By: Howard Lee
The announcement by the Monetary Authority of Singapore lamenting the lack of skills among our workforce as Singapore looks forward to more job layoffs, might have struck a rather negative chord with most.
The gloom of the situation would have hit us hard – we are looking at increasing joblessness, and PMETs will bear the brunt. What was more concerning, however, was that MAS somehow saw fit to remind workers about the need to “equip themselves with the necessary skills to fill the jobs that are currently available and will be in demand in the coming years.”
Nothing new there. The government has been prattling on about the need for our workers to upgrade, and SkillsFuture has often been touted as the visionary programme that would pull us through into a new economy.
Bu the story failed to answer what I believe to be the most pertinent question: “As a worker, how would I know what skills I need to upgrade to?” The answer would invariably be: “Depends on what the new job requires.”
However, the story was talking about layoffs, which means the new job is (presumably) not within the company.
A PMET on the verge of losing his job would be desperately applying for jobs – any job available. Each one could possibly, or MAS believes most likely, require new skills and new training. But which job should the job-seeker re-train for? Would he have enough time to re-train, before he loses his current job?
The uncertainties get worse when the layoff is sudden – workers are effectively left stranded with no job, little money, and no idea how to prepare for the future workplace.
The situation is different if they are upgrading for a better or new job, either within or outside their current employer. They would then know full well what they need to learn, or at least be assured that the employer will provide or direct this training.
Assuming that we do have such jobs in sight, are these employers inclined towards this culture of talent retention and development? If they have new jobs or new requirements, did they upgrade their existing workers to level up? If not, are they allowing workers to train for other jobs in other companies, and give them enough time to do so before they are laid off?
Without actual data from companies laying off workers, it is hard to see whether employers are taking care of their retained or retrenched workers. Furthermore, concerns abound regarding the true intentions of the layoffs – are they no more than an exercise in getting rid of the old hands to hire new, more updated hands? Are companies investing enough in their aged manpower, or are they just churning? What does it say about our work culture?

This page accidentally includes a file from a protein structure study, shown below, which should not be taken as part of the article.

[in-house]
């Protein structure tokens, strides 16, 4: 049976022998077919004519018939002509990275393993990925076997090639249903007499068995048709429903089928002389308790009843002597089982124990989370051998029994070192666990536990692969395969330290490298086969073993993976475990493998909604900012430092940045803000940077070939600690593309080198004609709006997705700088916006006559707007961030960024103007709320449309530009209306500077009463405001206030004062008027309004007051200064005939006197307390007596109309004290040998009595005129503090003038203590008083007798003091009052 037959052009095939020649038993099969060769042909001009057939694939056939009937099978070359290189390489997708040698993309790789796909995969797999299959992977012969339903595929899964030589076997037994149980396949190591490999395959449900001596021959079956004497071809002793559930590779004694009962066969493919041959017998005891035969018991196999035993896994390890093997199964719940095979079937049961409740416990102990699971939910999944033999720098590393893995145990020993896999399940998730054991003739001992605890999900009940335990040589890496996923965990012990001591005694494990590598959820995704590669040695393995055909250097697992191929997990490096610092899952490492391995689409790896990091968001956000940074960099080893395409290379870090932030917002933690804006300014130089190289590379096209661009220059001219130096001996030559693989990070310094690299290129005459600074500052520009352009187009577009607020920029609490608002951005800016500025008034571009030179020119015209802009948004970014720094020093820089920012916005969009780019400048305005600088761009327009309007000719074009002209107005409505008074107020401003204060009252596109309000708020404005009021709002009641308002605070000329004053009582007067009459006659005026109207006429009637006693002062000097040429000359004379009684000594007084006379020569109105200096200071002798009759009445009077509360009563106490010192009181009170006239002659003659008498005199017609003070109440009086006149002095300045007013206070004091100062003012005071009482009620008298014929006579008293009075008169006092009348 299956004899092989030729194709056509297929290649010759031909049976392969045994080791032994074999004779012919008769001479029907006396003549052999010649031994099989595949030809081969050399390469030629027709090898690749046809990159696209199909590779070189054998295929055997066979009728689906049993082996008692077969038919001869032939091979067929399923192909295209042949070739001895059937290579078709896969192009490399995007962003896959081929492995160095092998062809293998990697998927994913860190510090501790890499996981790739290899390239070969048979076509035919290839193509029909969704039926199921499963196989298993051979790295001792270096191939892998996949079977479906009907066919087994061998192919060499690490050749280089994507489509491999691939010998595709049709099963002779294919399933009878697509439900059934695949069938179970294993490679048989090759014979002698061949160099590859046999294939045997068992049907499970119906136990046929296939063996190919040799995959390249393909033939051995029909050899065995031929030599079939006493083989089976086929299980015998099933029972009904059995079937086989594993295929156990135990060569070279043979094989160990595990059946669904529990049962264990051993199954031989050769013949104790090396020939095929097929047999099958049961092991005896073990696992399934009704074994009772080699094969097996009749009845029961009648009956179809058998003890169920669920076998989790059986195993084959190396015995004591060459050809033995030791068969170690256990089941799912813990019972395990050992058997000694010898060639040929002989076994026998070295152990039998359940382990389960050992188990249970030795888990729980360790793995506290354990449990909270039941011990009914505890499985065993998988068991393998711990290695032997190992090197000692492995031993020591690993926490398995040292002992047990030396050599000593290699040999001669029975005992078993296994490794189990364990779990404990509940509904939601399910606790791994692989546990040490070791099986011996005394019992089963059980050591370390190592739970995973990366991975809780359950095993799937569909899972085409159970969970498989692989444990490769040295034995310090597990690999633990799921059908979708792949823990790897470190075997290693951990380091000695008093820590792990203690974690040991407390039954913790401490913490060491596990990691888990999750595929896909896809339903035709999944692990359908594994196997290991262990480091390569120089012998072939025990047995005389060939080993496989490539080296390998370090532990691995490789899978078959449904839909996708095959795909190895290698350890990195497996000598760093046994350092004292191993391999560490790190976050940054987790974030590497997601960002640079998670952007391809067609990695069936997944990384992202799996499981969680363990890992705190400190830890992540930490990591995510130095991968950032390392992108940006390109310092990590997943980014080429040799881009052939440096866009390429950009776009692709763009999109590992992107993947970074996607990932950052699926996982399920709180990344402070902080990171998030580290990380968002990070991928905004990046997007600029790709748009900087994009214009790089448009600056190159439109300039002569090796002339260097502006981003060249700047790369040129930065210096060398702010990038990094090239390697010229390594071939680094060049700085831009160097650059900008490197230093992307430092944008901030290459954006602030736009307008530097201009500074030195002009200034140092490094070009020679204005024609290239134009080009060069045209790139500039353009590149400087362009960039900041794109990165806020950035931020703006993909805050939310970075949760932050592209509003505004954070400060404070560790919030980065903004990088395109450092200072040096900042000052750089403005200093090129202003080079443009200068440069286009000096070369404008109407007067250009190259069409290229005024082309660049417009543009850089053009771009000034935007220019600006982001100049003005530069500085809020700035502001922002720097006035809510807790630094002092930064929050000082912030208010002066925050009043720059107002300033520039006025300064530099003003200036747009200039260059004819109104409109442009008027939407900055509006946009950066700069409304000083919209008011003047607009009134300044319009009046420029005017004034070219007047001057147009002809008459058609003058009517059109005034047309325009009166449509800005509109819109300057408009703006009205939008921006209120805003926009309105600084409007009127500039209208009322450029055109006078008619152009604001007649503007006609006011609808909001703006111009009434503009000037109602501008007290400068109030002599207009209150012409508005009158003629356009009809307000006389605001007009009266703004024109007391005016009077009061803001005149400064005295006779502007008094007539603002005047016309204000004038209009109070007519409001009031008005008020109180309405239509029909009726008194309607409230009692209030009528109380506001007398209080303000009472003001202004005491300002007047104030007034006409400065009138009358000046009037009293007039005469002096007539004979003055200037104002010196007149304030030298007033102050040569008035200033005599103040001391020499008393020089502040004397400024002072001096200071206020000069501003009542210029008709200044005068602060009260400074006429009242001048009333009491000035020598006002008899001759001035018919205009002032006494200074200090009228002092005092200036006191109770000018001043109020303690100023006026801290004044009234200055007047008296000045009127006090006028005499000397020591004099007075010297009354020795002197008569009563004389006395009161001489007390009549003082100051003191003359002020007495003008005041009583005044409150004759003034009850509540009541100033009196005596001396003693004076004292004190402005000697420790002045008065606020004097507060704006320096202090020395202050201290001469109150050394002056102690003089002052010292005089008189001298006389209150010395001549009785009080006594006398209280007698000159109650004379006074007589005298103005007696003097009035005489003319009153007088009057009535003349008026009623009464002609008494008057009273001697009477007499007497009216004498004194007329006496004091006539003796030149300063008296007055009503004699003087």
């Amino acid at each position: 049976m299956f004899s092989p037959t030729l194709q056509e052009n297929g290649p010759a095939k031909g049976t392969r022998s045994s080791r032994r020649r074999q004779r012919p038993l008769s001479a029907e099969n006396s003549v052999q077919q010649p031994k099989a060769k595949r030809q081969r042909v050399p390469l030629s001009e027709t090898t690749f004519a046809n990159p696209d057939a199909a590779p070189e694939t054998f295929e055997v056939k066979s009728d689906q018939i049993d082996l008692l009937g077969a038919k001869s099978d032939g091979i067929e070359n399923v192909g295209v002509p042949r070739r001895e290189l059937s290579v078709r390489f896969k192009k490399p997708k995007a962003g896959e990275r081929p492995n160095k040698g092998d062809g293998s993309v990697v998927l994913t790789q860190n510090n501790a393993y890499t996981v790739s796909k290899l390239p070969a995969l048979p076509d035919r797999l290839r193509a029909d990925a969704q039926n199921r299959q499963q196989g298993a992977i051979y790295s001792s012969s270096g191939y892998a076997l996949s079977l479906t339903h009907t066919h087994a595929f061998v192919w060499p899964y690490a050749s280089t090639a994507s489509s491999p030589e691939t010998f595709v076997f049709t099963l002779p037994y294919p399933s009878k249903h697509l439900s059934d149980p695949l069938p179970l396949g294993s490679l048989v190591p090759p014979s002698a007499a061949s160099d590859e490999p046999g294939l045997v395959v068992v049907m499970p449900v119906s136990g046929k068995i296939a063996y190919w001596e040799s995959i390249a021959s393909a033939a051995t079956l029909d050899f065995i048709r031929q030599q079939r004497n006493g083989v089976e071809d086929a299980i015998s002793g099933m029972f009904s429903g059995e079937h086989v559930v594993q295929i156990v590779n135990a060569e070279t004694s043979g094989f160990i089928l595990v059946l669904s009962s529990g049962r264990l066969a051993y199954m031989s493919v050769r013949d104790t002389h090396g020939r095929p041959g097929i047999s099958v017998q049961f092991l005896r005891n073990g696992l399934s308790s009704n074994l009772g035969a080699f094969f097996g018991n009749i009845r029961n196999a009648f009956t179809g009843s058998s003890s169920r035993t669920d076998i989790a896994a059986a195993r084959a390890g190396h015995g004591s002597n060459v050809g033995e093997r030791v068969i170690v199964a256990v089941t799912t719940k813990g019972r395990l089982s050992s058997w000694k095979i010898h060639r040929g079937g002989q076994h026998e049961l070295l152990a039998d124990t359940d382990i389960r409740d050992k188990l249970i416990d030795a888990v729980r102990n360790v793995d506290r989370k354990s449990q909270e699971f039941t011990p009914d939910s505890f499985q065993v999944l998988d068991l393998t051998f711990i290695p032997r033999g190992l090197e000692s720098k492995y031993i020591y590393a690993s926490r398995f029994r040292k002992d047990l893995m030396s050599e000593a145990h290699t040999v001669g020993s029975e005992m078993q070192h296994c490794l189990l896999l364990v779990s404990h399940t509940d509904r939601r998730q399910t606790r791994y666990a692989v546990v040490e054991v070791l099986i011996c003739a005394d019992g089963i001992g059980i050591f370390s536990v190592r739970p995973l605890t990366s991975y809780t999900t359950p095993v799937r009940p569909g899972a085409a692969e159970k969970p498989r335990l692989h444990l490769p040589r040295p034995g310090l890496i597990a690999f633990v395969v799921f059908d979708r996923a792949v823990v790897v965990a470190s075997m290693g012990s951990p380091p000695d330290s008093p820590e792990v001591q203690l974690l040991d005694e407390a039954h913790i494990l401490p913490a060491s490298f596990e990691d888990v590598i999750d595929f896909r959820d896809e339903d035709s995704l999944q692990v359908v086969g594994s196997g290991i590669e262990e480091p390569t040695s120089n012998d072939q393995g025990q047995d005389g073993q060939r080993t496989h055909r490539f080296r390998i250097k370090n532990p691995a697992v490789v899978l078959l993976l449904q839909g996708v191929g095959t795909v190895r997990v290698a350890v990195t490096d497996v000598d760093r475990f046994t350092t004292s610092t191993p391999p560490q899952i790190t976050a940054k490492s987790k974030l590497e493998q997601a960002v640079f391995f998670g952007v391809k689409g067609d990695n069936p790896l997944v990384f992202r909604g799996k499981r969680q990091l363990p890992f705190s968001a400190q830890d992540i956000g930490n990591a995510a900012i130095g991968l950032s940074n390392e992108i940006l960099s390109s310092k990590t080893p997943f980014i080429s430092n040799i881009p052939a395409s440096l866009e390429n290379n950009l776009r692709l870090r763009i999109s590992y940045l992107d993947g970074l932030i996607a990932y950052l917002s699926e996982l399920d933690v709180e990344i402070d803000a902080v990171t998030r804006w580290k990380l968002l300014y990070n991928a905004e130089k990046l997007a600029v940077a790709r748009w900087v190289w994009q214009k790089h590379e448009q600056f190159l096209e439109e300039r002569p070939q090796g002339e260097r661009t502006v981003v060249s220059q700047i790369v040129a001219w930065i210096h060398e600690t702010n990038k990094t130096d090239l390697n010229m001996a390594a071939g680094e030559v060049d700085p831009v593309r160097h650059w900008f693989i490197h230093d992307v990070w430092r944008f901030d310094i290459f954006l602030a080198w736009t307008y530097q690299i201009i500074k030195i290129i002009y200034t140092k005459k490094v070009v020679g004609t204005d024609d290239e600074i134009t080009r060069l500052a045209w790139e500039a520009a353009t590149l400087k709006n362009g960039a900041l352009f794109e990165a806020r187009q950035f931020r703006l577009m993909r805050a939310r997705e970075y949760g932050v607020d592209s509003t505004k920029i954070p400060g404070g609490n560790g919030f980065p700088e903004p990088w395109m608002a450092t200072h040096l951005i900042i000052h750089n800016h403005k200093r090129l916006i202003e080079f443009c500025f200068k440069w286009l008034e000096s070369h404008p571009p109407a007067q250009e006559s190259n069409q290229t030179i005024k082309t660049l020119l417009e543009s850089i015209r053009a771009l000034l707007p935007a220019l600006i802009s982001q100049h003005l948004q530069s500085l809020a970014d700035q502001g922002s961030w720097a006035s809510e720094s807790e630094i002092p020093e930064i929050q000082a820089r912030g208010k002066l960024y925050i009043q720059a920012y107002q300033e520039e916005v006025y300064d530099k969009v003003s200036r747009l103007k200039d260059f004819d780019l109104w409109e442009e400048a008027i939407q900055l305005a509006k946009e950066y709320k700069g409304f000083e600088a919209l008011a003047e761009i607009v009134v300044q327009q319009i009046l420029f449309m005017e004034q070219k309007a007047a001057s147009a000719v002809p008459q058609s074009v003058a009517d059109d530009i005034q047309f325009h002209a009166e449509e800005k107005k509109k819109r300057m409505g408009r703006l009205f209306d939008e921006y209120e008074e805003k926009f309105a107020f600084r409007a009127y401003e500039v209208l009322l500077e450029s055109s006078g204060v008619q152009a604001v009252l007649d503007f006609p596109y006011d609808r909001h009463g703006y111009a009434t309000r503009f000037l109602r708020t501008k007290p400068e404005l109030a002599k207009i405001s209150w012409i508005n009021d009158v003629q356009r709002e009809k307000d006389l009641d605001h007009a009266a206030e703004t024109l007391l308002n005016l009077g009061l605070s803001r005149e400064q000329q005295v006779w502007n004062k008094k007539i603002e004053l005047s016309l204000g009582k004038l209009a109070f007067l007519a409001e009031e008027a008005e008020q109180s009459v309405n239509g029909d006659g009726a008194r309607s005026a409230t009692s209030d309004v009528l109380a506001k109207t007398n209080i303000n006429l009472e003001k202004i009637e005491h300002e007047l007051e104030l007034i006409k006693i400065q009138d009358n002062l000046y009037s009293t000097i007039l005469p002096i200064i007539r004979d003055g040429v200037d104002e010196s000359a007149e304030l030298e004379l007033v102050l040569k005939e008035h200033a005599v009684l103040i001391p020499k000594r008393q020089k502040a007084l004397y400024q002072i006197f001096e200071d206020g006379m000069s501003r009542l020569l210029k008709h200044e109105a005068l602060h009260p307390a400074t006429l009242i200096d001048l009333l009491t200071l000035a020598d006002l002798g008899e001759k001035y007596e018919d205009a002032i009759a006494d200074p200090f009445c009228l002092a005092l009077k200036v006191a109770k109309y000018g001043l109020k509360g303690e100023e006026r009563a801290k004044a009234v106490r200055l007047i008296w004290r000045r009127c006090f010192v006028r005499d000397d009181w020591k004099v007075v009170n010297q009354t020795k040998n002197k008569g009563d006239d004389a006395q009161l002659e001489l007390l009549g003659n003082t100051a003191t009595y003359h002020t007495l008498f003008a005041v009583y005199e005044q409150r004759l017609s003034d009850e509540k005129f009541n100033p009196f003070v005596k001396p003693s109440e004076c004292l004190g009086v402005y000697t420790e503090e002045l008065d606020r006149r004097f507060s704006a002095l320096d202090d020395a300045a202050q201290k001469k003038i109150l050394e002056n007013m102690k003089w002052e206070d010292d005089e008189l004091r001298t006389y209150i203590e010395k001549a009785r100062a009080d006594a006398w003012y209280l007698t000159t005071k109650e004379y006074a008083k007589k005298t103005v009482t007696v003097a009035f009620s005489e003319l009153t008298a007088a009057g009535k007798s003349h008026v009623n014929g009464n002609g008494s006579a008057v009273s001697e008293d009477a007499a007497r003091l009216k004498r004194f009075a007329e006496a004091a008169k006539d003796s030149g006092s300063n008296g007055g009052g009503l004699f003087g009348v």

What I can relate to personally was having to counsel workers in the years around the 2001 economic slowdown. Some of them retrenched, they were eagerly seeking re-training, but as there was no real assurance that they have a job at the end of the tunnel, most were hesitant to take the leap, risking an investment in training that might not ultimately bear fruit. By comparison, the prospect of odd-jobbing, while daunting, did at least put food on the table. Many sought traineeship schemes, not because they like the low pay-outs, but because it gave them some assurance.
Can our government give our PMETs any assurance that they will have a job at the end of their training? What has been the success rate of the schemes announced earlier this year, such as the Career Support Programme, in getting actual job placements?
The fact is that this this quagmire was already painfully apparent in 2001. MAS’s statement rings ridiculously hollow, as if the government has learnt nothing all these years. In essence, workers are expected to provide their own solutions (re-training) to a problem that did not originate with them (layoffs and lack of jobs). Can MAS even realistically expect the jobless problem to be solved this way?
To pin it on workers to be ready for new jobs smacks of irresponsibility, and MAS should have known better. Or perhaps it doesn’t, for shouldn’t such proclamations be made by the Ministry of Manpower? And if even MOM is silent on this one, we really have a lot to worry about.
If all we have are schemes that train and re-train our PMETs for jobs that are not coming, then the decent and responsible thing for our government to do is to be honest with our workers, instead of turning that responsibility over to them.
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